Va. Senate subcommittee essentially kills three anti-transgender bills

Measures would ban transition-related health care for minors

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(Washington Blade photo by Michael Key)

A Virginia Senate subcommittee on Tuesday essentially killed three bills that would have banned transition-related health care for minors in the state.

Equality Virginia in a tweet noted the Senate Health Subcommittee “recommended killing” state Sen. Mark Peake (R-Lynchburg)’s Senate Bill 960, state Sen. Amanda Chase (R-Colonial Heights)’s Senate Bill 791 and state Sen. Bryce Reeves (R-Spotsylvania County)’s Senate Bill 1203. 

“We expect these bills to be officially dead after the full committee meets on Thursday,” said Equality Virginia.

Democrats have a 22-18 majority in the state Senate, and they have said they will block any anti-LGBTQ bill that reaches their chamber. State Del. Danica Roem (D-Manassas), who is the first openly transgender woman seated in a state legislature in the U.S., on Tuesday reiterated this point.

“With the defeat of these bills in the Senate, our (Virginia Senate Democrats) made it clear that *any* bills in the House targeting trans kids during the final week before crossover will not become law if they make it to the Senate,” she tweeted. “Let’s focus on feeding kids, not singling them out.”

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The White House

Doug Emhoff visits monument to gay victims of the Nazis in Berlin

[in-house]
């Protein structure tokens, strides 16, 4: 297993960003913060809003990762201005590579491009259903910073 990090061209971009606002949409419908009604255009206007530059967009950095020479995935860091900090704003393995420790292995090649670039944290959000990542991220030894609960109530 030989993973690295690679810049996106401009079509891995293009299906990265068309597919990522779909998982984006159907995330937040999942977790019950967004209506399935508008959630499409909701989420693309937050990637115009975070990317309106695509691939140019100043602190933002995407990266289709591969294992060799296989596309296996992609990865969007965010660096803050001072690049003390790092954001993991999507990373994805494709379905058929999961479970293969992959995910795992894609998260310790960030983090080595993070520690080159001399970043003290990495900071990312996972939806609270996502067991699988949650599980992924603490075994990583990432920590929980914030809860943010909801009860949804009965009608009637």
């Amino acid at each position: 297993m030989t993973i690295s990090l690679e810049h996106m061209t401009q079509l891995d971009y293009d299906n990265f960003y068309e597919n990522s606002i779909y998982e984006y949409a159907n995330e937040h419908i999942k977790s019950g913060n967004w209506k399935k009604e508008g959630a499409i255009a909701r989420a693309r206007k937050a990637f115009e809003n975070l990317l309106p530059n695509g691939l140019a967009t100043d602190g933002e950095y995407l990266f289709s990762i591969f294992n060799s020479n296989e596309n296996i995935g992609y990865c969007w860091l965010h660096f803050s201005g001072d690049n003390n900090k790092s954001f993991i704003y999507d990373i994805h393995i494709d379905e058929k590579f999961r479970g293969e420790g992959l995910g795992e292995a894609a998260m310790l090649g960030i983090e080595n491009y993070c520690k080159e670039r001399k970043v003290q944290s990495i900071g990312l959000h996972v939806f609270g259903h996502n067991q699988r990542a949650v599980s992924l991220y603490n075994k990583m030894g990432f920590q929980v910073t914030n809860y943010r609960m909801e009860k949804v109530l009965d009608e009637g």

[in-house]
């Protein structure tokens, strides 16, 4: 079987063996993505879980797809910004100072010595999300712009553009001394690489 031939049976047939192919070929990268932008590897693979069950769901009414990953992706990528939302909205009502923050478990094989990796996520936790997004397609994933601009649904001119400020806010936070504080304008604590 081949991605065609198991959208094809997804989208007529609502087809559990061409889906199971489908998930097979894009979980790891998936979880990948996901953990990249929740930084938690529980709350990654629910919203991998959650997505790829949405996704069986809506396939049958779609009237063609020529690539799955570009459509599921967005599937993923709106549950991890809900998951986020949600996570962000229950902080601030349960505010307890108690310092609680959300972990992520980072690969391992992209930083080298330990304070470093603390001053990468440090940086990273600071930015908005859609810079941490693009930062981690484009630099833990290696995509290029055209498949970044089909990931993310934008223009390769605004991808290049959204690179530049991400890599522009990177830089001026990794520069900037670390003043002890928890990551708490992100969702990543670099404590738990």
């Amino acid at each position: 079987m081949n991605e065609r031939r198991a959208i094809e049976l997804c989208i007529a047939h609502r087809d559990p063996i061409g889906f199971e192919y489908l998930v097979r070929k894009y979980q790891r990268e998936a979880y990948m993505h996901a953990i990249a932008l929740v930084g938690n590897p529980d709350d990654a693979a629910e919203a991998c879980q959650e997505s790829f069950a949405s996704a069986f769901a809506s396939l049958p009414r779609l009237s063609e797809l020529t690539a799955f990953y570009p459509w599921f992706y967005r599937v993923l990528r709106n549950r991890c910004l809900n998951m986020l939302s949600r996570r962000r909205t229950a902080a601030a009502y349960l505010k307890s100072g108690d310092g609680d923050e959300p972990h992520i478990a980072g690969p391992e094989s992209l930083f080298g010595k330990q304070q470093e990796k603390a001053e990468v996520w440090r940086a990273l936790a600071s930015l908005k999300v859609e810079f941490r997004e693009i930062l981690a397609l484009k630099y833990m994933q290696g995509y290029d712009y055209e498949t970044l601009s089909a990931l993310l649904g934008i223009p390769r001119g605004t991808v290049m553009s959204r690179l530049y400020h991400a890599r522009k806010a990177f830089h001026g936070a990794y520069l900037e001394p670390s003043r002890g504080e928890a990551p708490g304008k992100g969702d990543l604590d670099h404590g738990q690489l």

Second gentleman marked International Holocaust Remembrance Day at Auschwitz

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The Memorial to Homosexuals persecuted under Nazism in Berlin on July 23, 2022. Second gentleman Doug Emhoff visited the memorial on Jan. 31, 2023. (Washington Blade photo by Michael K. Lavers)

Second gentleman Doug Emhoff on Tuesday visited a monument to gay victims of the Nazis in Berlin.

A readout from Emhoff’s office notes he visited the Memorial to the Persecuted Homosexuals under National Socialism with Philipp Braun of the Lesbian and Gay Federation of Germany, a German LGBTQ and intersex rights group. Christopher Schreiber and Alexander Scheld of the Berlin-Brandenburg Lesbian and Gay Federation were also with Emhoff.

“The Memorial to the Persecuted Homosexuals under Nazi Socialism is intended to honor the homosexual victims of National Socialism and at the same time ‘set a constant sign against intolerance, hostility and exclusion towards gays and lesbians,'” notes the readout.

Emhoff on Tuesday visited other memorials that honor the Sinti and Roma and people with disabilities who the Nazis killed. The second gentleman also visited Berlin’s Holocaust memorial before he met with five people who survived it.

The second gentleman earlier in the day participated in a roundtable with Jewish, Muslim and Christian leaders and met with Ukrainian refugees at Berlin’s New Synagogue. Emhoff on Monday participated in a meeting at the city’s Topography of Terror Museum that focused on antisemitism.

International Holocaust Memorial Day, which commemorates the liberation of the Auschwitz-Birkenau concentration camp in Poland in 1945, took place on Jan. 27. 

Emhoff, who is Jewish, traveled to the Auschwitz-Birkenau State Memorial and Museum and participated in ceremonies that commemorated the camp’s liberation. He later attended a Shabbat dinner with members of the Jewish community in Krakow, visited Oscar Schindler’s factory and met with Ukrainian refugees at a U.N. Refugee Agency community center before he traveled to Germany.